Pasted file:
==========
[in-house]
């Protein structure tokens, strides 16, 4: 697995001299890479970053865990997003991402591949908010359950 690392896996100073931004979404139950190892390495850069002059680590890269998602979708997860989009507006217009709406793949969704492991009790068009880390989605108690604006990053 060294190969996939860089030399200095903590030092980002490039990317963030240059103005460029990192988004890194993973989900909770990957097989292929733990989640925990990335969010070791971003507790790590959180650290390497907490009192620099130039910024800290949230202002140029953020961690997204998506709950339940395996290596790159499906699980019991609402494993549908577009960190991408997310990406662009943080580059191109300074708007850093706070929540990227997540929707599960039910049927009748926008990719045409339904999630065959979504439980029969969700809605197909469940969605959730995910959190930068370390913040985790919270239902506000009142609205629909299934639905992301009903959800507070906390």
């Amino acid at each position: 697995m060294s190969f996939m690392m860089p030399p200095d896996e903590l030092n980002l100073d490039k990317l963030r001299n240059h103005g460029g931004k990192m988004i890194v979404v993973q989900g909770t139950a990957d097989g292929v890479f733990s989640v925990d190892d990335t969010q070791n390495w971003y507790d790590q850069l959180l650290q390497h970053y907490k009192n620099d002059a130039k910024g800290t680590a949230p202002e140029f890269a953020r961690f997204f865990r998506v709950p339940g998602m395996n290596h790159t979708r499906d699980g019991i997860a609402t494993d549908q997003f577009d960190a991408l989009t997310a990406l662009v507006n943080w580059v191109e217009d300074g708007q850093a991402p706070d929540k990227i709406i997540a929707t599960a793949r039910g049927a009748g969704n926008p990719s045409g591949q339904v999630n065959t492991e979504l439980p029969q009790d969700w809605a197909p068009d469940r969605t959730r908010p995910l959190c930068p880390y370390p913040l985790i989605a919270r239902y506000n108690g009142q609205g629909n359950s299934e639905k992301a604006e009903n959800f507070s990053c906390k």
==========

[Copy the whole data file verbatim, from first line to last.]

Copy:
[in-house]
């Protein structure tokens, strides 16, 4: 697995001299890479970053865990997003991402591949908010359950 690392896996100073931004979404139950190892390495850069002059680590890269998602979708997860989009507006217009709406793949969704492991009790068009880390989605108690604006990053 060294190969996939860089030399200095903590030092980002490039990317963030240059103005460029990192988004890194993973989900909770990957097989292929733990989640925990990335969010070791971003507790790590959180650290390497907490009192620099130039910024800290949230202002140029953020961690997204998506709950339940395996290596790159499906699980019991609402494993549908577009960190991408997310990406662009943080580059191109300074708007850093706070929540990227997540929707599960039910049927009748926008990719045409339904999630065959979504439980029969969700809605197909469940969605959730995910959190930068370390913040985790919270239902506000009142609205629909299934639905992301009903959800507070906390």
């Amino acid at each position: 697995m060294s190969f996939m690392m860089p030399p200095d896996e903590l030092n980002l100073d490039k990317l963030r001299n240059h103005g460029g931004k990192m988004i890194v979404v993973q989900g909770t139950a990957d097989g292929v890479f733990s989640v925990d190892d990335t969010q070791n390495w971003y507790d790590q850069l959180l650290q390497h970053y907490k009192n620099d002059a130039k910024g800290t680590a949230p202002e140029f890269a953020r961690f997204f865990r998506v709950p339940g998602m395996n290596h790159t979708r499906d699980g019991i997860a609402t494993d549908q997003f577009d960190a991408l989009t997310a990406l662009v507006n943080w580059v191109e217009d300074g708007q850093a991402p706070d929540k990227i709406i997540a929707t599960a793949r039910g049927a009748g969704n926008p990719s045409g591949q339904v999630n065959t492991e979504l439980p029969q009790d969700w809605a197909p068009d469940r969605t959730r908010p995910l959190c930068p880390y370390p913040l985790i989605a919270r239902y506000n108690g009142q609205g629909n359950s299934e639905k992301a604006e009903n959800f507070s990053c906390k």